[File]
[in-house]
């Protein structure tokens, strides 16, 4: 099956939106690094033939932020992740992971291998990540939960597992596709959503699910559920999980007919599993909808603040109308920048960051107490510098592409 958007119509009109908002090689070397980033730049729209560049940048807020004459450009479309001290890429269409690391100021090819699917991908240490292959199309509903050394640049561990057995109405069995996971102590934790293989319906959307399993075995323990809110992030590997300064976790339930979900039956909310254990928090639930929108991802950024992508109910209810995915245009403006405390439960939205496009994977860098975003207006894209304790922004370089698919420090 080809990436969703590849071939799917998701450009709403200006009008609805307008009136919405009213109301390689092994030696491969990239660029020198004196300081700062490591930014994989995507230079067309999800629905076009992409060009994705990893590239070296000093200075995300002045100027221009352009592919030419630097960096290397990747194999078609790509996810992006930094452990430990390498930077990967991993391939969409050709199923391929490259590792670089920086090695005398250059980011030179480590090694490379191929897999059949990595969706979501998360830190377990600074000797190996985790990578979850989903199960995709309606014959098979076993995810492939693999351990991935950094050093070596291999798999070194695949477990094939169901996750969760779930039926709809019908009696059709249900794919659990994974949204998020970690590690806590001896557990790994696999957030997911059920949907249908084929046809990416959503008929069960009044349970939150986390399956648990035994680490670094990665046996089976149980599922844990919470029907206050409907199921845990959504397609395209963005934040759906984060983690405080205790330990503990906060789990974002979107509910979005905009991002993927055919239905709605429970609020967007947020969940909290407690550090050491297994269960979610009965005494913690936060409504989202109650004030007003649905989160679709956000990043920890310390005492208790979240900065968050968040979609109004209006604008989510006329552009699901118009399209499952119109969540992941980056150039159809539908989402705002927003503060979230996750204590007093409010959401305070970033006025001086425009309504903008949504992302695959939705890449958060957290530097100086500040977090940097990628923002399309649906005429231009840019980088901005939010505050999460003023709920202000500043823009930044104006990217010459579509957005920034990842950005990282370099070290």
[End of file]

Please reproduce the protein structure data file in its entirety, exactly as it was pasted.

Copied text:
[in-house]
């Protein structure tokens, strides 16, 4: 099956939106690094033939932020992740992971291998990540939960597992596709959503699910559920999980007919599993909808603040109308920048960051107490510098592409 958007119509009109908002090689070397980033730049729209560049940048807020004459450009479309001290890429269409690391100021090819699917991908240490292959199309509903050394640049561990057995109405069995996971102590934790293989319906959307399993075995323990809110992030590997300064976790339930979900039956909310254990928090639930929108991802950024992508109910209810995915245009403006405390439960939205496009994977860098975003207006894209304790922004370089698919420090 080809990436969703590849071939799917998701450009709403200006009008609805307008009136919405009213109301390689092994030696491969990239660029020198004196300081700062490591930014994989995507230079067309999800629905076009992409060009994705990893590239070296000093200075995300002045100027221009352009592919030419630097960096290397990747194999078609790509996810992006930094452990430990390498930077990967991993391939969409050709199923391929490259590792670089920086090695005398250059980011030179480590090694490379191929897999059949990595969706979501998360830190377990600074000797190996985790990578979850989903199960995709309606014959098979076993995810492939693999351990991935950094050093070596291999798999070194695949477990094939169901996750969760779930039926709809019908009696059709249900794919659990994974949204998020970690590690806590001896557990790994696999957030997911059920949907249908084929046809990416959503008929069960009044349970939150986390399956648990035994680490670094990665046996089976149980599922844990919470029907206050409907199921845990959504397609395209963005934040759906984060983690405080205790330990503990906060789990974002979107509910979005905009991002993927055919239905709605429970609020967007947020969940909290407690550090050491297994269960979610009965005494913690936060409504989202109650004030007003649905989160679709956000990043920890310390005492208790979240900065968050968040979609109004209006604008989510006329552009699901118009399209499952119109969540992941980056150039159809539908989402705002927003503060979230996750204590007093409010959401305070970033006025001086425009309504903008949504992302695959939705890449958060957290530097100086500040977090940097990628923002399309649906005429231009840019980088901005939010505050999460003023709920202000500043823009930044104006990217010459579509957005920034990842950005990282370099070290």